ACU Summer School 2018: designing and creating sustainable communities

Our first day of the 2018 ACU Summer School opened with a short welcome talk from Professor Wong Suk-ting, the Associate Vice-Chancellor of the Chinese University of Hong Kong (CUHK). She gave a quick overview of the history and culture of Hong Kong. There is no city like it on earth, she says – a real melting pot of east and west, old and new. It is a city that continues to grow and develop, heightening the need for sustainability. It is, therefore, the ideal city in which to learn about designing and creating sustainable communities.

Our first lecture was by Professor Jenny Cameron on the subject of The Commons and what they mean for the creation of sustainable communities. Using the example of the Montreal Protocol on the phase-out of ozone depleting chemicals, she showed how commons can work on a global level to deliver benefits for all citizens. For this week, we are building a commons, shared by delegates and participants and sharing ownership and creating positive effects in future.

After lunch, it was time for some field trips; a visit to the City Gallery of Hong Kong, an interactive gallery about the history and development of the country, followed by a walking tour of some of the historical sites, including Dr Sun Yat Sen Museum and the old central police station and jail. Following a fabulous dinner in Sha Tin, some of our students got to grips with the ancient art of Chinese calligraphy.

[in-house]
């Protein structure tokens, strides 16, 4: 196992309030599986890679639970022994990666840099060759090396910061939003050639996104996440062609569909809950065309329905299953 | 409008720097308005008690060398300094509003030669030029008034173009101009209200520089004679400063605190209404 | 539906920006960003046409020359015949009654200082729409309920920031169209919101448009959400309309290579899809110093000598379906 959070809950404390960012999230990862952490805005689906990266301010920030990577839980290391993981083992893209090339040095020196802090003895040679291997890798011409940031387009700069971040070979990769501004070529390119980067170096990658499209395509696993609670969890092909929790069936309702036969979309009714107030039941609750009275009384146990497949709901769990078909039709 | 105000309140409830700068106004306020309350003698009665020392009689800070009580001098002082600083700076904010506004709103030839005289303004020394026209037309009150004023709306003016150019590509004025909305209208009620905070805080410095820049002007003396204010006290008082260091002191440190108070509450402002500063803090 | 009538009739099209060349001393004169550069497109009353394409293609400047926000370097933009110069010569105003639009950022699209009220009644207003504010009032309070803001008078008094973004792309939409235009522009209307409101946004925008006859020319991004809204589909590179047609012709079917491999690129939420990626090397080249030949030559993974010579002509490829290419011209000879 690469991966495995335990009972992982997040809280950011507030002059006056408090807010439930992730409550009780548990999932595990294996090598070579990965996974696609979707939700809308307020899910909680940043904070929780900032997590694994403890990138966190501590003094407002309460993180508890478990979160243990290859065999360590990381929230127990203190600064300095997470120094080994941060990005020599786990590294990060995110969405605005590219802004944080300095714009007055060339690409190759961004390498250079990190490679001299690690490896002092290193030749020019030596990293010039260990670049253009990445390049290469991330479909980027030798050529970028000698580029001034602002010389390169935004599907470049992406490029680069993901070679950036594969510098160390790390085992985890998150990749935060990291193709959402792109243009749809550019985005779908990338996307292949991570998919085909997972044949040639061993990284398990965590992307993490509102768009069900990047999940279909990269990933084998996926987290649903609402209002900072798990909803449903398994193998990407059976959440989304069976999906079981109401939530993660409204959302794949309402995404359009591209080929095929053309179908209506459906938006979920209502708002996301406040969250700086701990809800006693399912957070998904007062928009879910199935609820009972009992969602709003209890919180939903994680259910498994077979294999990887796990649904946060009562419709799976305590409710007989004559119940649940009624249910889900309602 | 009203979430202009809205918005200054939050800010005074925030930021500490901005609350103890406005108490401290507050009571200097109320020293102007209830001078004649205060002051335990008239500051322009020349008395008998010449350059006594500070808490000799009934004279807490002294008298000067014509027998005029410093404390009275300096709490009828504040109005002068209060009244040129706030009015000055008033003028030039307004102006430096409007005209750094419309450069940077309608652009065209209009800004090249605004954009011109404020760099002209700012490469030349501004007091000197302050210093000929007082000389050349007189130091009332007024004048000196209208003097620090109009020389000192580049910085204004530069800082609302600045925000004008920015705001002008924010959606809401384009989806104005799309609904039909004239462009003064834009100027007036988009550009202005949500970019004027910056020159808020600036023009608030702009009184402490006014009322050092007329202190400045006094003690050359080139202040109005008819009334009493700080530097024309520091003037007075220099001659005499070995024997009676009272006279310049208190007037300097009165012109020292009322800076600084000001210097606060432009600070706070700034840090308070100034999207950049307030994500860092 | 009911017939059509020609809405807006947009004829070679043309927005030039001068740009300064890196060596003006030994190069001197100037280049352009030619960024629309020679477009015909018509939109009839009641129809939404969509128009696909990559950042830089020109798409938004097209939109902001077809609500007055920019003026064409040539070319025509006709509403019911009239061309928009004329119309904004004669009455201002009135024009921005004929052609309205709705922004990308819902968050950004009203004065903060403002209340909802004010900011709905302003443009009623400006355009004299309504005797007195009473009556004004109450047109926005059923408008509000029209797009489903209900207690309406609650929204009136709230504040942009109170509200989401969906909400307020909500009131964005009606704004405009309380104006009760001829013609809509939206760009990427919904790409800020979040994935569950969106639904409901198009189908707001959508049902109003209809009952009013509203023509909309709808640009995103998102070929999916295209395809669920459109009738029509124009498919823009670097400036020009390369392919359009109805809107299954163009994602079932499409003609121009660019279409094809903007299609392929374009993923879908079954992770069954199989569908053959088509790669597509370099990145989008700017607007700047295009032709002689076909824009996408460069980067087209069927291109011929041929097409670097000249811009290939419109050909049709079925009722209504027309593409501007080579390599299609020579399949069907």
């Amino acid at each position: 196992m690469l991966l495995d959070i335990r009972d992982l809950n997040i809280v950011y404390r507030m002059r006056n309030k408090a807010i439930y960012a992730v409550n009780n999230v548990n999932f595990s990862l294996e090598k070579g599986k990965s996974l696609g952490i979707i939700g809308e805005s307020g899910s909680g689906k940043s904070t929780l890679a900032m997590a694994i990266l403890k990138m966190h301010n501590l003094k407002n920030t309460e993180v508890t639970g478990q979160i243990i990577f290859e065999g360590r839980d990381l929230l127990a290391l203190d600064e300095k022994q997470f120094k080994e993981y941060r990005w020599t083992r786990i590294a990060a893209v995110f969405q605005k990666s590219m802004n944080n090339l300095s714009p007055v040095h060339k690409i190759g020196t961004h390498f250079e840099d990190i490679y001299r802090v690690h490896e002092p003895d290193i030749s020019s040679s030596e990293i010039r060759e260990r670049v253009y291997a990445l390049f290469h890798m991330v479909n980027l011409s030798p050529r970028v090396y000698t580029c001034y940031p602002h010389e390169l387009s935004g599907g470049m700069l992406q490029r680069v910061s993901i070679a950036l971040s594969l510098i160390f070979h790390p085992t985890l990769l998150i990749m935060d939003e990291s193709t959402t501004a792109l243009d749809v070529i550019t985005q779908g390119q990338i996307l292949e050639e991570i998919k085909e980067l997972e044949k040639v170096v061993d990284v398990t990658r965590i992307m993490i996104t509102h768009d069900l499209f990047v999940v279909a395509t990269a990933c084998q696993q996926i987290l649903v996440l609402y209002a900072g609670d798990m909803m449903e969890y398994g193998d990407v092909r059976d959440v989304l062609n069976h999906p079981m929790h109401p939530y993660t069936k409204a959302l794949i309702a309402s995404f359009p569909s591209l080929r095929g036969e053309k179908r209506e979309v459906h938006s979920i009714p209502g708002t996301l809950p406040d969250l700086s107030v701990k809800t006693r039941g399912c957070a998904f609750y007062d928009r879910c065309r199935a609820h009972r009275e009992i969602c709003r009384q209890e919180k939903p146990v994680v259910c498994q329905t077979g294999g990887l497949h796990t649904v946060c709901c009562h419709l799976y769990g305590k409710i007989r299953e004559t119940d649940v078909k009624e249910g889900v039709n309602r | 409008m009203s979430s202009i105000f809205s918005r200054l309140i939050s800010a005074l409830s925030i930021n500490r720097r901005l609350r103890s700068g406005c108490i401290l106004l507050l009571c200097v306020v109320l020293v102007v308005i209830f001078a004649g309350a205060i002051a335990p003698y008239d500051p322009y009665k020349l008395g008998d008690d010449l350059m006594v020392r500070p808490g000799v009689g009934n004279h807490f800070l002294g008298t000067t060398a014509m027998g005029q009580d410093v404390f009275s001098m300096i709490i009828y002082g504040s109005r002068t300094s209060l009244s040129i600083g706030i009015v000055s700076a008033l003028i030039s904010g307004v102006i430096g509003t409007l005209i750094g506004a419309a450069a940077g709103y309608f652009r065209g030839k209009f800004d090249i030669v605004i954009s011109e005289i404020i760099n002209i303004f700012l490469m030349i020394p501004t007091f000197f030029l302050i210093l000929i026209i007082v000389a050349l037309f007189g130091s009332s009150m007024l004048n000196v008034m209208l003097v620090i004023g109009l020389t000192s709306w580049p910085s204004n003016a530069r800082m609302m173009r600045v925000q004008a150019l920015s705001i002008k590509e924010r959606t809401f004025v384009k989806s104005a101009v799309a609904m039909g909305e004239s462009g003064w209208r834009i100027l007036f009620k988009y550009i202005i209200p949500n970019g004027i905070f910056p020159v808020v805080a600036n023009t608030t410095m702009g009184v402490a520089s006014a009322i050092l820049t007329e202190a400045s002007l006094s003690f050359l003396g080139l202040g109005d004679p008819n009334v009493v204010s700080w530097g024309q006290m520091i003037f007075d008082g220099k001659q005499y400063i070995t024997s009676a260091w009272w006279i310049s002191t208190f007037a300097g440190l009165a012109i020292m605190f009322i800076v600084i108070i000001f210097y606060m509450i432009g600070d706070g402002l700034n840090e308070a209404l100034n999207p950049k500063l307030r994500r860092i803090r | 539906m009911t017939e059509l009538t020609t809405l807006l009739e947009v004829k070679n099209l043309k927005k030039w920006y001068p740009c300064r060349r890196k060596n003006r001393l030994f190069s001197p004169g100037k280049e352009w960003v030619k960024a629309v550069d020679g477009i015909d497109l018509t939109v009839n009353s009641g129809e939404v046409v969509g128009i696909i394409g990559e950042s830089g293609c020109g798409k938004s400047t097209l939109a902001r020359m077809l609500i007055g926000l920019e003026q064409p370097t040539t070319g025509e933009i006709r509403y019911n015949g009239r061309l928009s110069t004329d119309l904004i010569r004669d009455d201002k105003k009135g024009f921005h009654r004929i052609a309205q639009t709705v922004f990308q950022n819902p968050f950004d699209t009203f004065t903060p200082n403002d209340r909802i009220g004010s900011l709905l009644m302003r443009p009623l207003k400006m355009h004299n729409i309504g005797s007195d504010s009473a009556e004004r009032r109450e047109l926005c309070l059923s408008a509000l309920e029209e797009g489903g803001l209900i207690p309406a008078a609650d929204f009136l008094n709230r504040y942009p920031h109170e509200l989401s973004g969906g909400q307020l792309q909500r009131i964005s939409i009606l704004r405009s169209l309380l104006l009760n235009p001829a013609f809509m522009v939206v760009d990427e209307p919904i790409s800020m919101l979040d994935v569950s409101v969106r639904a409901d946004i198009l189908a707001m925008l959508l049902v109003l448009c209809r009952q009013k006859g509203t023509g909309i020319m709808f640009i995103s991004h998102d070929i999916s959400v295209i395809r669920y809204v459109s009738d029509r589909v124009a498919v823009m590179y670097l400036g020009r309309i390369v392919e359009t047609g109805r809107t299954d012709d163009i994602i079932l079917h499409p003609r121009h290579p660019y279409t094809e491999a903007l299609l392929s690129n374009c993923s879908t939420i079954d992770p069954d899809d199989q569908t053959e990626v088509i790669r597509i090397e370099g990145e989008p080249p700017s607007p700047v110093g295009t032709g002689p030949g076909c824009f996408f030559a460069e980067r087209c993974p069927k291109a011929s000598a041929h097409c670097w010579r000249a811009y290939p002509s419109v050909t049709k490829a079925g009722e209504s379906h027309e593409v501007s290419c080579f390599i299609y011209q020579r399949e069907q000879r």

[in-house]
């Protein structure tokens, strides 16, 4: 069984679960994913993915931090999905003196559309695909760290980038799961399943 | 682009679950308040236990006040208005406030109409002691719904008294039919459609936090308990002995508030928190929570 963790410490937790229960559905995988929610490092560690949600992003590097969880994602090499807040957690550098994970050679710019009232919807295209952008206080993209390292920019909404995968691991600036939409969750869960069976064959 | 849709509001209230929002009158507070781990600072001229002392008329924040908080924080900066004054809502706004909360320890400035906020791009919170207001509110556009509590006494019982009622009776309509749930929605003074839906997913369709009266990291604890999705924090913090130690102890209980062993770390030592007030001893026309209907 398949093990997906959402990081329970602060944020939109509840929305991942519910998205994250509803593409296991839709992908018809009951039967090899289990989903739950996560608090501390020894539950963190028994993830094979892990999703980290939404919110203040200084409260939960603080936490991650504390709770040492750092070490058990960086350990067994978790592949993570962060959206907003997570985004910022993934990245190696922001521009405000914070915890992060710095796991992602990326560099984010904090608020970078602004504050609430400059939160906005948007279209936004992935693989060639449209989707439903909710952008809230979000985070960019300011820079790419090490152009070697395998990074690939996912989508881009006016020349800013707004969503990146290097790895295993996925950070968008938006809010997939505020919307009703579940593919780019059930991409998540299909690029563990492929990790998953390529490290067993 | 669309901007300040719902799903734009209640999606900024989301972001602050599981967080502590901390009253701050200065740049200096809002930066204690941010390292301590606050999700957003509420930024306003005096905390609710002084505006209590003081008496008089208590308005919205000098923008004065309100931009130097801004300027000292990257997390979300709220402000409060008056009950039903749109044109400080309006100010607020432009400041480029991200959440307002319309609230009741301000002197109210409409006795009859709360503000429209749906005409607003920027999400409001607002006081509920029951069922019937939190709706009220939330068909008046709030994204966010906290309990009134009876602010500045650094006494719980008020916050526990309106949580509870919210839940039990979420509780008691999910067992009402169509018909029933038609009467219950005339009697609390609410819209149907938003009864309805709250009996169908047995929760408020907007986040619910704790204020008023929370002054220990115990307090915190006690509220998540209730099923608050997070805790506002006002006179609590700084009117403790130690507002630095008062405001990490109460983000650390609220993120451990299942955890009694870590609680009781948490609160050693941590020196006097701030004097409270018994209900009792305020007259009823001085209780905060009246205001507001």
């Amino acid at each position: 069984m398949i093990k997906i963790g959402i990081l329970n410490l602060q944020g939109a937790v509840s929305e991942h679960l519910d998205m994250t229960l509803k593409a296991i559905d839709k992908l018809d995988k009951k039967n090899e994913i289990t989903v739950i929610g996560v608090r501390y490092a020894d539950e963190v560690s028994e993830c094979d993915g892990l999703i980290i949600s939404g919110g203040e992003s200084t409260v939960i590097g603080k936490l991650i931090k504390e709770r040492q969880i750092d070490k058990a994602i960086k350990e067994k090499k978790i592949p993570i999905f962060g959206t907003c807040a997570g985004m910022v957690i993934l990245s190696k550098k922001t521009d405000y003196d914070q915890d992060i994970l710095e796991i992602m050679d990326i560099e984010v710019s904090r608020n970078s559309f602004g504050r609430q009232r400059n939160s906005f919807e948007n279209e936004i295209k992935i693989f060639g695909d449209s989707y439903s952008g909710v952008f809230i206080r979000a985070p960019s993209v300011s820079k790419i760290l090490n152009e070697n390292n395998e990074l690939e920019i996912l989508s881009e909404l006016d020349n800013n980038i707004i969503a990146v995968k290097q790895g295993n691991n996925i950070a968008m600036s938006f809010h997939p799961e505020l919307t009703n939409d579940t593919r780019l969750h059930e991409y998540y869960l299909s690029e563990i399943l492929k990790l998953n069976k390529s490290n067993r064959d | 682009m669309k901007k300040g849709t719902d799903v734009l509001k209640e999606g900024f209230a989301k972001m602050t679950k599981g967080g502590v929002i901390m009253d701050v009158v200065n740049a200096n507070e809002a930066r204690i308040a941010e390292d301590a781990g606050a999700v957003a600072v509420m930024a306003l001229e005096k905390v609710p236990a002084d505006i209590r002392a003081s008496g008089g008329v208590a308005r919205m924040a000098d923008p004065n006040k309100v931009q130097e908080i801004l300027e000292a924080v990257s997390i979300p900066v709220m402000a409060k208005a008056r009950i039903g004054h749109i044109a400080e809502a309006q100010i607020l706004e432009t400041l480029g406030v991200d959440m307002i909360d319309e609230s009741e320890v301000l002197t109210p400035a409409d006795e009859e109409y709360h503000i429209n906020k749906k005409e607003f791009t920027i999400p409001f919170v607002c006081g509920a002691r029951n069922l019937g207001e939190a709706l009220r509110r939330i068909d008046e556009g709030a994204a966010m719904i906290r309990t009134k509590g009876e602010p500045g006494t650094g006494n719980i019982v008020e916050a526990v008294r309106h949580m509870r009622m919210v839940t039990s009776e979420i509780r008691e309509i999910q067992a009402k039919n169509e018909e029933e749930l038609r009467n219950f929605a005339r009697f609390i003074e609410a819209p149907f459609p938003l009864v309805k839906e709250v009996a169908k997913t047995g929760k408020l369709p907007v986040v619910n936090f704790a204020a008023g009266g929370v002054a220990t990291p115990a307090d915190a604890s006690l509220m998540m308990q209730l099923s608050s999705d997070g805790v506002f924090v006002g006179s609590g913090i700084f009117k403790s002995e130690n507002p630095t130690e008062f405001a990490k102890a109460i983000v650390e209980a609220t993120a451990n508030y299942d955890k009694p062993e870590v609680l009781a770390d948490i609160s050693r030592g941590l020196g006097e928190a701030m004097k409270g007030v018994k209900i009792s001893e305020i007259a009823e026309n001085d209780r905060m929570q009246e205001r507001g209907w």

Day two: exploring new perspectives

Day two began with a presentation from Professor Mee Kam Ng, Director of the Urban Studies programme at CUHK. She talked about the reality of development in Hong Kong, where 38 million people live in public housing that covers just 16 square kilometres of land and new developments are more likely to be on land reclaimed from the sea than on brown field sites. This was a fascinating contrast to the wholly positive angle presented at the City Gallery.

CUHK Summer School 2018 field trip

Mee Kam and her colleague Hendrik Tieben, Associate Professor at CUHK's School of Architecture, then outlined the project that students would be working on; looking at four sites in Hong Kong and recommending solutions to the issues both cultural and environmental. We then heard from Christopher Law who talked about the Very Hong Kong Project. After this, it was time for two more field trips to Hong Kong Island where we visited the district of Sai Ying Pun to see what is possible, even in a space-poor and commercial city like Hong Kong, when people come together to build a community. We also visited the Blue House Cluster, winner of UNESCO Asia-Pacific Awards for Cultural Heritage Conservation 2017.

Day two closed with a series of videos from the Magic Carpet Project, presented by Hendrik who also created the project.

You can keep up with this year's Summer School by following the #ACUSummer2018 hashtag or following The ACU on Twitter.

Find out more about the ACU Summer School and this year's programme here.

Last modified on 05/07/2018
Tags: students, sustainable development, climate change, Commonwealth